Job 26:8 He binds up the waters in His thick clouds, and the cloud is not burst under them-
Job likes to reason from the hints found within the natural creation, and Elihu and God Himself will speak to him in these very terms which he clearly so appreciated. Here, Job's point is that great weight can be carried by that which is nothing, and will not be broken by the great weight. This is in harmony with the preceding verses; Job believed that God would and could revive from nothing, from death itself.

Job 26:9 He encloses the face of His throne, and spreads His cloud upon it-
As so often in the drama of Job, truths are presented but without context. This is indeed true; but Job and the exiles had to learn that the cloud that came between God and themselves was that of human sin (Is. 44:22), even though God responded by bringing that cloud (Job 36:32). The years of exile were the day of cloud (Ez. 34:12; Lam. 3:44). But through that cloud, the light of God's saving glory was still visible (Job 37:15).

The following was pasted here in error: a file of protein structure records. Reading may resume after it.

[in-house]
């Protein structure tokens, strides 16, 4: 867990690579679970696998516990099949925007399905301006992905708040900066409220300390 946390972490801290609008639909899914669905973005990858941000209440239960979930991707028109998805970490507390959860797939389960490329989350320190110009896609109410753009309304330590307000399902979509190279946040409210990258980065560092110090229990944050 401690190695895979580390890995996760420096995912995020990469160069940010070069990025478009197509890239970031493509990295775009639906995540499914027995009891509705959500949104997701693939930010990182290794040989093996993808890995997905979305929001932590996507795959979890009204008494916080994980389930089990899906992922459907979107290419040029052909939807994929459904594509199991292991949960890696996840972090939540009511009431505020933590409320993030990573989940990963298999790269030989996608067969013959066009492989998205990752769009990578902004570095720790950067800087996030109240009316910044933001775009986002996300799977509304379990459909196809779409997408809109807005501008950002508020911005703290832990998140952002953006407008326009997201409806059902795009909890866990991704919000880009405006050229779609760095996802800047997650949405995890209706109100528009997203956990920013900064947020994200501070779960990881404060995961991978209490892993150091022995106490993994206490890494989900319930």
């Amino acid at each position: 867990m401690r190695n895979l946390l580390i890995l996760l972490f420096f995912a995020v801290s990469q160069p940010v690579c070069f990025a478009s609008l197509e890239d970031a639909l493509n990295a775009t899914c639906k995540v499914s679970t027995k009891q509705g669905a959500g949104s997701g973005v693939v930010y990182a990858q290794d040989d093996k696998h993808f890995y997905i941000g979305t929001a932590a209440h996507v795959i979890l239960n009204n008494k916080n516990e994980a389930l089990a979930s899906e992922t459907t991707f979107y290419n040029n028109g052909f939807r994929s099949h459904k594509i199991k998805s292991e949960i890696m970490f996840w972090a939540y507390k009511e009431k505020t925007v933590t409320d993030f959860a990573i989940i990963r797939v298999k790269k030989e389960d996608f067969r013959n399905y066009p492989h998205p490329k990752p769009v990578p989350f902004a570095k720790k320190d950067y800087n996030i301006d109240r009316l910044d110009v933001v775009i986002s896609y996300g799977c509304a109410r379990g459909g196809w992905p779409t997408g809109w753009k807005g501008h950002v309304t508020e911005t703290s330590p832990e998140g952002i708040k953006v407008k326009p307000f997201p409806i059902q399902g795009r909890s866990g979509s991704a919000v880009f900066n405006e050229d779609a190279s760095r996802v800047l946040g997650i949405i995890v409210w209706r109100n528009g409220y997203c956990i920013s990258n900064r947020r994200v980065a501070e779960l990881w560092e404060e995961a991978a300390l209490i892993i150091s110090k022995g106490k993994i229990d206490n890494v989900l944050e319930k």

Job 26:10 He has defined a boundary on the surface of the waters, and to the confines of light and darkness-
GNB "He divided light from darkness by a circle drawn on the face of the sea". Job understands that it is God who sends the good and evil, the light and the darkness, into his life (Job 30:26). Significantly, he states his faith that God even marks out the boundary between light and darkness (Job 26:10) – a similar idea in essence to the reassurance of Is. 45:5 that God creates both light and darkness. The ‘darkness’, however we experience and understand it, is framed and limited by God; it is not a power or being with independent existence outside the realm of God’s power. God confirms Job’s understanding later, when He says that it is He who can swaddle the sea [another figure for uncontrollable evil] in bands of darkness (Job 38:9) – as if to say that it is God who gives things like darkness and the sea their sinister appearance and perception by men; but He is in control of them, using them in His hand. See on Job 38:10.